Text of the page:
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Expect a standing room only crowd on Thursday, September 7 at 4 p.m. at the Stafford Township Municipal Building as frustrated New Jersey anglers deal with the closure of both fluke and black sea bass this week.
By Jim Hutchinson, Jr.  |  September 4, 2017
A capacity crowd spilled out the door of the Galloway Township Library in January during a New Jersey Marine Fisheries Council meeting on fluke, a scene which may well play out again this Thursday in Manahawkin, NJ now that both fluke and sea bass are inaccessible to New Jersey anglers.

The New Jersey Marine Fisheries Council will meet this Thursday, September 7 at 4 p.m. at the Stafford Township Municipal Building at 260 East Bay Avenue in Manahawkin.

With New Jersey’s fluke season closing at the end of the day on September 5 and black sea bass having closed as of September 1, it’s expected that the meeting room could be filled to capacity with frustrated fishermen.

In a press release sent out before the Labor Day weekend, the Recreational Fishing Alliance (RFA) called the period between the September 6 and October 21 a regulatory "dead zone," while encouraging anglers to attend the Marine Fisheries Council meeting on Thursday to show support for the Council in taking action to open a limited fall fishery for black sea bass in state waters effective immediately.

“RFA is encouraging all recreational anglers, charter and party boat operators and owners, tackle shop owners and any one whose business is threatened by bad fisheries policy to attend this meeting and ask council members to introduce and pass a motion to open black sea bass in New Jersey state waters from September 6 through October 21 with a 12-1/2-inch minimum size limit and a 15 bag limit,” the release stated, adding “The condition of the black sea bass stock, the minimal amount of poundage expected to be harvested under this six-week opening, and the lack of options available to recreational anglers certainly justify this action.”

One of several councils and committees involved in managing New Jersey’s fish and wildlife resources, the Marine Fisheries Council advises the Commissioner of the New Jersey Department of Environmental Protection (NJDEP) on various issues and management programs related to marine fishery resources. The Council has 11 volunteer members representing recreational and commercial fishermen, fish processors, the general public and the Atlantic Coast and Delaware Bay sections of the Shellfisheries Council.

Bimonthly meetings are typically held in Galloway Township not far from the Bureau of Marine Fisheries facility at Nacote Creek in Port Republic, with at least one of those six annual meetings held in Stafford Township (with the May 17, 2017 meeting held in Cape May County.)

The Marine Fisheries Council is unique in state government in that it can veto marine fishery regulations proposed by the NJDEP Commissioner; the council also contributes to the preparation and revision of fishery management plans, holds public hearings on marine fishery issues, convenes species-related citizen panels as appropriate, and advises the commissioner on departmental policies and planning related to marine resources.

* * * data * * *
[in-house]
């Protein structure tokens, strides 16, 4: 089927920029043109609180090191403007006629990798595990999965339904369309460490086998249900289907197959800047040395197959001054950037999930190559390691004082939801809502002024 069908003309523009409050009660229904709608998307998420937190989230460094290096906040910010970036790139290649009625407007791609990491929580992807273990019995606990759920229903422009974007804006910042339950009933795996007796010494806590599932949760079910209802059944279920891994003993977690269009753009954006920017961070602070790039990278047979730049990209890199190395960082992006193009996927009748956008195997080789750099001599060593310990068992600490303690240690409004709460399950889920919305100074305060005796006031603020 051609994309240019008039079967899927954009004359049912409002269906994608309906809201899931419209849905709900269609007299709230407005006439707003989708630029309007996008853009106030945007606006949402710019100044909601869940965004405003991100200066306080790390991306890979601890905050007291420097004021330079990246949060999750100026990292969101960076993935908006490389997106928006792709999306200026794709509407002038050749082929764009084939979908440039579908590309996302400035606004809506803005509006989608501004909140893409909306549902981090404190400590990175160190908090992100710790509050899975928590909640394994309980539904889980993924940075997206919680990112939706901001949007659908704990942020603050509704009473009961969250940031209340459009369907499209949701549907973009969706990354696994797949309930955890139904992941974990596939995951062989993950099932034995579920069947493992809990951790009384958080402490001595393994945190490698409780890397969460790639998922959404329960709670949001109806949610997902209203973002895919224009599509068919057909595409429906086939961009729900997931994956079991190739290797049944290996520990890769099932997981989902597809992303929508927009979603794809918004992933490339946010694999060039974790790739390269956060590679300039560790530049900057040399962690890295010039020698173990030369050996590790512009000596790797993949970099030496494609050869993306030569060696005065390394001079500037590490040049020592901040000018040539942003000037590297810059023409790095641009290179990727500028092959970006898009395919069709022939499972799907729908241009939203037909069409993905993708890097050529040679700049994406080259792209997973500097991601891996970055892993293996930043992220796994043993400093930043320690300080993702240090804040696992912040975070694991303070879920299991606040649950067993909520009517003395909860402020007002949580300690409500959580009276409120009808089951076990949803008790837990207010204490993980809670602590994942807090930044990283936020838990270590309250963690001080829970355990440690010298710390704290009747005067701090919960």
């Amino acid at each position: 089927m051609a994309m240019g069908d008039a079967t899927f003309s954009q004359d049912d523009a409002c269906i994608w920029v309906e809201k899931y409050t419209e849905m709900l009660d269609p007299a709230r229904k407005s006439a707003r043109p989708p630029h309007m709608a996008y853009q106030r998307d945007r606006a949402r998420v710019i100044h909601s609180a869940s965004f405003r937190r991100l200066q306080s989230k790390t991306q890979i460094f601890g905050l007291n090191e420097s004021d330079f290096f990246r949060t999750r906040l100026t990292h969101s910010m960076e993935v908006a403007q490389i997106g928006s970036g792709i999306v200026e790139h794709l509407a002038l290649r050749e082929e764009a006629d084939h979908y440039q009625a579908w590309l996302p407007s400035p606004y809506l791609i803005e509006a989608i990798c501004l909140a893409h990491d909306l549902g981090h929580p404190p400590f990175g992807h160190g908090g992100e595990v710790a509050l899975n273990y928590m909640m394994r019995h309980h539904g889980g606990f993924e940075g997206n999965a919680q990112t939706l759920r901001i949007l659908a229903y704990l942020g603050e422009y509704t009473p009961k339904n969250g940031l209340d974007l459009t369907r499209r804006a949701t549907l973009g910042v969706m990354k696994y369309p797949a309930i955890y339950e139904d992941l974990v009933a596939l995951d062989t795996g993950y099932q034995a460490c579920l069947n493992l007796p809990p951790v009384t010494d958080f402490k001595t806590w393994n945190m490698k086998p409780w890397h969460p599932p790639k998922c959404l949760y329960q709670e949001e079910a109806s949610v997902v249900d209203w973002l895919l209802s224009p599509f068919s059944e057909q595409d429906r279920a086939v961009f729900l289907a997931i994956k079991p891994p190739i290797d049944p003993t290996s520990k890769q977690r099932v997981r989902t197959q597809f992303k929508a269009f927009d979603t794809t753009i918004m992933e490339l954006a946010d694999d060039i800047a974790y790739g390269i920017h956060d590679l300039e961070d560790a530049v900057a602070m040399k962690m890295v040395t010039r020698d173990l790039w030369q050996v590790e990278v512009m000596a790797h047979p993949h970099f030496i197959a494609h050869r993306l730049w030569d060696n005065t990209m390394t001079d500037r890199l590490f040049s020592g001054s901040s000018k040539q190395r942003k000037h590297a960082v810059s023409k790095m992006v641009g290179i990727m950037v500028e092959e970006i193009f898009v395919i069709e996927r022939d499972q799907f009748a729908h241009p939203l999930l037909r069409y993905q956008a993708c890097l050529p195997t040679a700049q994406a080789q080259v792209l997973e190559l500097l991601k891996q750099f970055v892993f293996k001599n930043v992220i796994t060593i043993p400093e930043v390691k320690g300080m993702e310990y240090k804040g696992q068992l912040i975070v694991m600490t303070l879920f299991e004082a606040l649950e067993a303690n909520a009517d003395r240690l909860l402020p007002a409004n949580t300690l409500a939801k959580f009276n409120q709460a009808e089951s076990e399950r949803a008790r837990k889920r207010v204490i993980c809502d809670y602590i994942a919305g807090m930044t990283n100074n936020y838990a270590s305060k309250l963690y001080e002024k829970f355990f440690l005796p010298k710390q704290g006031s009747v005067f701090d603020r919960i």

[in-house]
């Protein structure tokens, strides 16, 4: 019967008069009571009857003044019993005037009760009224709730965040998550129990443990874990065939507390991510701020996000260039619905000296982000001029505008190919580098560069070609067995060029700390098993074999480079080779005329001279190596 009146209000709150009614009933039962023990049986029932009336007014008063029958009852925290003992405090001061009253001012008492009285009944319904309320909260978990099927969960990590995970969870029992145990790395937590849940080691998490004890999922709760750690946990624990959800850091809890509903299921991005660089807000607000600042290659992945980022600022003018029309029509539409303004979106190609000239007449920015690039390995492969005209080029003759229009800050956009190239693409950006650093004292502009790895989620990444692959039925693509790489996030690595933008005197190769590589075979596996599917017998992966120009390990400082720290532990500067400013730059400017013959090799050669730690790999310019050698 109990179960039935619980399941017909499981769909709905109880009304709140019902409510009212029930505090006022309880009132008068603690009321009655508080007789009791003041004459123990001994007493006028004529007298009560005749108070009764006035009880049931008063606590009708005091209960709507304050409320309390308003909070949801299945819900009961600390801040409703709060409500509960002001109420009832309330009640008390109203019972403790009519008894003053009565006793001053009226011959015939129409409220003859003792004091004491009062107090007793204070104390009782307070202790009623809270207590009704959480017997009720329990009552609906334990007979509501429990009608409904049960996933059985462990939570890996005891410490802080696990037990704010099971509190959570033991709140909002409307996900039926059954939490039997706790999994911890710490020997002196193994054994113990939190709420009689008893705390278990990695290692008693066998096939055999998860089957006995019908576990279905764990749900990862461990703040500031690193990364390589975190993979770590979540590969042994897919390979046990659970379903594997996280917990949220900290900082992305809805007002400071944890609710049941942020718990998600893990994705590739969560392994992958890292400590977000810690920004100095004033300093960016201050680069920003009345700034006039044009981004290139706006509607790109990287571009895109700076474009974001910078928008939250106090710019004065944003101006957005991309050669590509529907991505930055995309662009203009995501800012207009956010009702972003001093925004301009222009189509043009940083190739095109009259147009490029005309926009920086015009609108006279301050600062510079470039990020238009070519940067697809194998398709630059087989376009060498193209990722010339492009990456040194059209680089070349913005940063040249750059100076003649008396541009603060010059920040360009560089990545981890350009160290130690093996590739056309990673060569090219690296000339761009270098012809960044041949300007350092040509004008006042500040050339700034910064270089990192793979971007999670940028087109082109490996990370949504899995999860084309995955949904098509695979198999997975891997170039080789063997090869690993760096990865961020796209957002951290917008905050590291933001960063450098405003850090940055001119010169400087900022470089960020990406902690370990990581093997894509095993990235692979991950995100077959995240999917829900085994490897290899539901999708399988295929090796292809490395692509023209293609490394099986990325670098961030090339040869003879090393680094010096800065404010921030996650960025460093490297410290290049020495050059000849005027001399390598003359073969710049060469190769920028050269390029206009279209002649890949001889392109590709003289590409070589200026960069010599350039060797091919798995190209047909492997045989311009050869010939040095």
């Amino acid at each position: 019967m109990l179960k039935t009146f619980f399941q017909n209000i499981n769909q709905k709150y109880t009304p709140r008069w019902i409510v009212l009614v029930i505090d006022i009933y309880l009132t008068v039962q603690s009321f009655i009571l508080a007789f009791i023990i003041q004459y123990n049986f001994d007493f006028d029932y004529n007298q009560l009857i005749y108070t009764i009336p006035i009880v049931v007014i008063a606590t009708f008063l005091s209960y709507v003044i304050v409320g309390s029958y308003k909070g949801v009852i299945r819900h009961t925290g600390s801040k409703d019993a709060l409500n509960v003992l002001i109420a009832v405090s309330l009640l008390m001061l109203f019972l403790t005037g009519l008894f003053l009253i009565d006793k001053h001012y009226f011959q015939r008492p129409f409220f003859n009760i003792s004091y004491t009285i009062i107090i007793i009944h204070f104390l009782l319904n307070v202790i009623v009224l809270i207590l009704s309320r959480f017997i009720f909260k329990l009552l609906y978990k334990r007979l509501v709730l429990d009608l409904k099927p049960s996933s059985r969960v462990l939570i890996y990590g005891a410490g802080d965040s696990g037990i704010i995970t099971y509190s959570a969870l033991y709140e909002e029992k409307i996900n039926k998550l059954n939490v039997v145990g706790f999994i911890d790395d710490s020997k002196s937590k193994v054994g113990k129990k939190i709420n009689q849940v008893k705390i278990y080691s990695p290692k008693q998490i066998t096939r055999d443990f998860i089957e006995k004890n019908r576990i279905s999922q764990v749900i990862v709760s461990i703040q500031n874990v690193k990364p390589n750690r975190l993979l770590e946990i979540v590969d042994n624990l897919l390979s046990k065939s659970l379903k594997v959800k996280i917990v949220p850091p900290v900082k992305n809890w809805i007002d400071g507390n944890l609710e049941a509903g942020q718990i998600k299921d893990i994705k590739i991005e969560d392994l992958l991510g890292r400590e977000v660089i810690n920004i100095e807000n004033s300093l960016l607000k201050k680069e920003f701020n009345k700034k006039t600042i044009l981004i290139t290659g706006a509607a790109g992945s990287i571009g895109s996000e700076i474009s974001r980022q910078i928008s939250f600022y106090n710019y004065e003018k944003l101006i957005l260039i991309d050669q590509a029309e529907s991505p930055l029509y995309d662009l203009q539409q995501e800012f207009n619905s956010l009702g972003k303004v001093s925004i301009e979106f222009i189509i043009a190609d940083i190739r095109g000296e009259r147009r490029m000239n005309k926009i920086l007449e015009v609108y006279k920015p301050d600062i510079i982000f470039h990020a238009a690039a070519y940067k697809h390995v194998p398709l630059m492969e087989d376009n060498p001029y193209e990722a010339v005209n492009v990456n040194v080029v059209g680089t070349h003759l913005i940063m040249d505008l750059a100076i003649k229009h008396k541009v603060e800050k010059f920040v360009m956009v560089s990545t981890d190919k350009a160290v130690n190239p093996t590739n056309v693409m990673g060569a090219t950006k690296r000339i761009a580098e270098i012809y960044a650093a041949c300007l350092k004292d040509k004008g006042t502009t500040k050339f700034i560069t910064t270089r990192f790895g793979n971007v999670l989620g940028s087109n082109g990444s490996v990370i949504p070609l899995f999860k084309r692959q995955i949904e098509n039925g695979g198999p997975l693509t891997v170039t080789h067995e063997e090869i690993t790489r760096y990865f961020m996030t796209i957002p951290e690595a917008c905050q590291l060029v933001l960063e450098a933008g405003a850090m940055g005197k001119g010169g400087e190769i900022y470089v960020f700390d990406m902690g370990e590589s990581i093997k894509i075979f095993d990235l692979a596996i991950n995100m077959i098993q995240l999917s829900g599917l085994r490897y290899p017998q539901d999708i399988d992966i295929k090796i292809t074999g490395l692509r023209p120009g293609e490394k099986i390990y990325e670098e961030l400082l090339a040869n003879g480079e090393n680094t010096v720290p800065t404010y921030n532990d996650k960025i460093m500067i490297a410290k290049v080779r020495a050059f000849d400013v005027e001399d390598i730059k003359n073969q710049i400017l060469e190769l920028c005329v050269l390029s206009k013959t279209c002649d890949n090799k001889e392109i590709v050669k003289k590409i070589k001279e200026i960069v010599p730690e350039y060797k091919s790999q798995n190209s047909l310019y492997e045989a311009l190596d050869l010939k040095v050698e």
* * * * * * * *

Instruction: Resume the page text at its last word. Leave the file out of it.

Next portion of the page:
Based on data from the Mid Atlantic Fishery Management Council, RFA’s bulletin noted that recreational harvest limits for black sea bass in 2015 and 2016 could’ve increased two-fold based on stock assessment data compiled last year. As such, the organization is arguing that a “3.43 million-pound unused surplus” presently exists which could be used to open New Jersey state waters to a black sea fishery as of September 6.

“If passed by the New Jersey Marine Fisheries Council and adopted by the New Jersey Department of Environmental Protection, the opening would be inconsistent with the Atlantic States Marine Fisheries Commission (ASMFC) measures and therefore, the ASMFC would likely take action to find New Jersey out of compliance similar to the action taken by the interstate regulatory body with regards to summer flounder,” RFA said in its release, adding “However, New Jersey anglers and the businesses supported by them will be deprived of nearly seven weeks of some of the best fishing during the fall season if the current measures stand.”

While various fishing organizations like the RFA continue to work within the often stifling confines of a bureaucratic system, many anglers have seemingly had their fill of the slow-moving political process and have taken to social media. In one new Facebook group created last week, NJFFFR New Jersey Fishermen Fight For Fishermen's Rights, over 5,000 members were added overnight, though many of them unknowingly.

Strangely, while much of the viral anger and vitriol has been directed at advocates who’ve spent years fighting to fix the broken system (with some of those individuals actually being banished from the group page) NJFFFR also boasts as members some of the very same people actively working with non-government organizations like the Marine Fish Conservation Network to keep the restrictive fishing measures in place.

Regardless of association or personal level of involvement in fisheries issues, anglers and business owners arriving for the Thursday meeting in Manahawkin who wish to speak should look for a sign-in sheet near the door along with the meeting agenda. For additional information, call 609-292-7794.